The plaintiffs own a property in Sumner, Christchurch. The
plaintiffs are prevented from occupying their home, not because of
earthquake damage to the structure of the home itself, but because
of the risk that rocks on a cliff face above the property will
dislodge and cause injury or death to persons in the property. As a
result of the risk of injury or death to persons in the property
from rockfall the Christchurch City Council has issued a notice
which prohibits the homeowners from using or occupying the home
(known as a section 124 notice).
Justice Mallon reviewed the expert evidence relating to the risk
of rock fall, and concluded that the occupation of the
plaintiff's house would not be permitted for the foreseeable
future. She noted that "the seismic profile is not anticipated
to reduce to pre-earthquake levels until 2021".
The plaintiffs' house insurance policy provided (as most
policies commonly do) that the house is covered for accidental
physical loss or damage unless the loss or damage is excluded by
the policy. Loss or damage arising from an earthquake, natural
landslip, or other type of natural disaster is excluded from cover,
except as provided in the Natural Disaster section. The Natural
Disaster section of the policy provides that if the house is
damaged by an earthquake then the insurer will pay the difference
between the cost of repair and the EQC cover, provided that there
is cover under the Earthquake Commission Act (EQC
Act). The plaintiff therefore needed to show that there
was cover under the EQC Act as a prerequisite for obtaining cover
under the insurance policy.
Under the EQC Act there is cover if the plaintiffs' house
has suffered natural disaster damage. As defined in the EQC Act,
natural disaster damage can be one of three things:
physical loss or damage to the residential building which
occurs as the direct result of a natural disaster;
physical loss or damage to the residential building that (in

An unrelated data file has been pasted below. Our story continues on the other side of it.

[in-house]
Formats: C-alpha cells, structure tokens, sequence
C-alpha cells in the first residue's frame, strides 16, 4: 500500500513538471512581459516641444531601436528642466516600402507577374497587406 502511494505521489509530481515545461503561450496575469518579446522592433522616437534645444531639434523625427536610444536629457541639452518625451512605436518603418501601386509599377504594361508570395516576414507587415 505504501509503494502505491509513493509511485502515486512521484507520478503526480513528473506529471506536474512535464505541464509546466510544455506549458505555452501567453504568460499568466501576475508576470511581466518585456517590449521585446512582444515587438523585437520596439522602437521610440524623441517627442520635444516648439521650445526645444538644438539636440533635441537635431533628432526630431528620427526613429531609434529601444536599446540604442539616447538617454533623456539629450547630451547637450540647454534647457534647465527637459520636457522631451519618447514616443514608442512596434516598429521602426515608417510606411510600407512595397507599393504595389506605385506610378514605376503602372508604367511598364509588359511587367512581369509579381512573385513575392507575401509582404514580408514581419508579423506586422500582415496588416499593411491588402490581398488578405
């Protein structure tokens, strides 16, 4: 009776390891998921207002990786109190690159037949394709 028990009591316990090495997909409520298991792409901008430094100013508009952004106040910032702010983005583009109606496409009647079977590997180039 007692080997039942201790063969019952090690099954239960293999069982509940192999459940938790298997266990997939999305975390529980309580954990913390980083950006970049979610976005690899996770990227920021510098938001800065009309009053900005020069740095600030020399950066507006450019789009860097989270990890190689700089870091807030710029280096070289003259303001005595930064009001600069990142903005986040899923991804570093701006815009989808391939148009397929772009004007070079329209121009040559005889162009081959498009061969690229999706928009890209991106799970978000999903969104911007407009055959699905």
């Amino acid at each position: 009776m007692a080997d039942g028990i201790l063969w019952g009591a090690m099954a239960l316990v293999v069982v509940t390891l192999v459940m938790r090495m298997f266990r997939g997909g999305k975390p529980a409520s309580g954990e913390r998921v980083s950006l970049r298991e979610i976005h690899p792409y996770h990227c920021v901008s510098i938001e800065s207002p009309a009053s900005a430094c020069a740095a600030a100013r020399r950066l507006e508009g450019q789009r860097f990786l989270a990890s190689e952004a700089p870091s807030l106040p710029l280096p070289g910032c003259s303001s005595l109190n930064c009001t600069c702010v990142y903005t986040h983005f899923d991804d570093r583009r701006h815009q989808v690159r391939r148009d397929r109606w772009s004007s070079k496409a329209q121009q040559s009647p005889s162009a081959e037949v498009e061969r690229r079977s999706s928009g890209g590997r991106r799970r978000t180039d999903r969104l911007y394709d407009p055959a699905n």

the opinion of EQC) is imminent as the direct result of a natural
disaster that has occurred; or
physical loss or damage to the residential building (including
physical loss or damage to the residential building that is
imminent) that occurs as a direct result of measures taken under
proper authority to avoid the spreading of, or otherwise to
mitigate the consequences of any natural disaster, but does not
include any physical loss or damage to the property for which
compensation is payable under any other enactment.
The parties agree that the threat of rockfall is not imminent.
The plaintiffs' view is that the phrase "physical loss or
damage to the property" should include circumstances in which
a house is rendered uninhabitable because of the direct physical
threat from rockfall hazard created by a natural disaster event.
They say that their house practically and legally cannot be
physically used for the foreseeable future and this deprivation is
a "physical loss".
Justice Mallon noted that:
"The reasoning that a house connotes something that is
habitable and that, where a house has been rendered uninhabitable
because of a physical threat to it, the homeowners have suffered
loss, has some attraction. From the homeowners' perspective
they have "lost" their house because they can no longer
live in it... it is a loss that homeowners reasonably might expect
would be covered by the Act (and their insurance policy)."
However, she went on to say that despite that argument being
attractive "the focus here must be on the words in the
Justice Mallon decided that:
"In this case the loss suffered is loss of the ability to
exercise a legal right that is part of the bundle of rights
comprising the fee simple estate. It is not "physical loss ...
to the property". Loss in the context of the Act means loss to
the physical materials or structure of the building. That
interpretation is consistent with the natural and ordinary meaning
of those words in the context of the Act."
The section 124 notice therefore does not constitute loss of the
property, and the plaintiff is not entitled to insurance cover for
the loss of use of their home.
The content of this article is intended to provide a general
guide to the subject matter. Specialist advice should be sought
about your specific circumstances.
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Contractors and principals should ensure they have appropriate insurance coverage instead of relying on indemnity clauses.
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